Turin Papyrus Map, c.1150 BC

Kate Wiles surveys one of the world's oldest surviving maps, prepared for a quarrying expedition led by Ramesses IV.

Discovered near modern Luxor (ancient Thebes) between 1814 and 1821 by agents of Bernadino Drovetti, the French Consul General in Egypt, this is considered one of the oldest known topographical, geographical and geological maps. It survives in fragments but, when recombined, it is about 280cm wide (just one fragment is pictured here). It was produced  around 1150 BC by a well-known Scribe of the Tomb, Amennakhte, in preparation for a quarrying expedition by Ramesses IV and predates the next oldest known geological map by some 2,900 years. It is held in the Turin Museum in northern Italy.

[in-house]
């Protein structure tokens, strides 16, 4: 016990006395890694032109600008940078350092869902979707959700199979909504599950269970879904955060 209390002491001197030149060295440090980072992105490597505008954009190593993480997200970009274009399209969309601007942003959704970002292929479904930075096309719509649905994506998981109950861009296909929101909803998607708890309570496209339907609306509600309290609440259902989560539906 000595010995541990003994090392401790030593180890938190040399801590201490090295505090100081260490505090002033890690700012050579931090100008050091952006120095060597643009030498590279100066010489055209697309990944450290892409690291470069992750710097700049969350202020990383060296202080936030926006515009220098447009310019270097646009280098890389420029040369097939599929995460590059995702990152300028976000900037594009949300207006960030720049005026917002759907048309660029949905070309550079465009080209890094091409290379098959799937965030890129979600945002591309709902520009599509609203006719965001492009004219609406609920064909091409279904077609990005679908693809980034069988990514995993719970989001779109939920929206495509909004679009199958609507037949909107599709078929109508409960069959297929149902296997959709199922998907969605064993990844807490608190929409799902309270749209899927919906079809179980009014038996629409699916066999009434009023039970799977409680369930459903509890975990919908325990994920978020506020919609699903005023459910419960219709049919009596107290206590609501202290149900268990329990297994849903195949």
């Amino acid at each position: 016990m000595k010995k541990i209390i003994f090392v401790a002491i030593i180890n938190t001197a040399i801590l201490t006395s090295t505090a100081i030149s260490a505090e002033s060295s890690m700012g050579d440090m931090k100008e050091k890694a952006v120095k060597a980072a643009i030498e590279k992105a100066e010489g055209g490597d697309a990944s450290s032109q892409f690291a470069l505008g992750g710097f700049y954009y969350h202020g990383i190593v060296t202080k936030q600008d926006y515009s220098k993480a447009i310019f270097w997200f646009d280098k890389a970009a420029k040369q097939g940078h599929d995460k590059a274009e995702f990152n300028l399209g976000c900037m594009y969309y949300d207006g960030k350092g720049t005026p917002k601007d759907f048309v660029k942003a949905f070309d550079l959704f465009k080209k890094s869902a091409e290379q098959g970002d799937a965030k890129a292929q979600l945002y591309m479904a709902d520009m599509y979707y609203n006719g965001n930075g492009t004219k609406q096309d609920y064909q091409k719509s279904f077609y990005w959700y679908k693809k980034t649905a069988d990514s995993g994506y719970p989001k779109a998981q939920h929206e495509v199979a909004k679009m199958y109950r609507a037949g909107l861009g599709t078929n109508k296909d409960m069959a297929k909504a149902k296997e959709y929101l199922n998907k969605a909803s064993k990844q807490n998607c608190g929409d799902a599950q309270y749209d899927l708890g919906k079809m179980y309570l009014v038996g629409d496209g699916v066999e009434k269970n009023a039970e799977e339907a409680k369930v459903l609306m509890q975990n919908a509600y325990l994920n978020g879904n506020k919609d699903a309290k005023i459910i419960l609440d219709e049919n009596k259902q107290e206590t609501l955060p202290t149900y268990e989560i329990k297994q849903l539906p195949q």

It shows a 15km-stretch of the Wadi Hammamat, the ‘Valley of Many Baths’, oriented with south and the source of the Nile at the top. Shown on this portion of the map are a quarry for bekhen stone, a prized blue-green material used to carve statues of gods and pharaohs, and a gold mine. Nestled at the foot of some hills (stylised cones with pink, wavy flanks) to the north are four small houses for gold-workers, which are close to a temple to the god Amun. The map also shows the locations of various rock types, including gold-bearing quartz, which  is represented by three pinkish stripes on the hill at the top, above the gold mine. Inscriptions elsewhere describe the purpose and destination of the quarried stone. 

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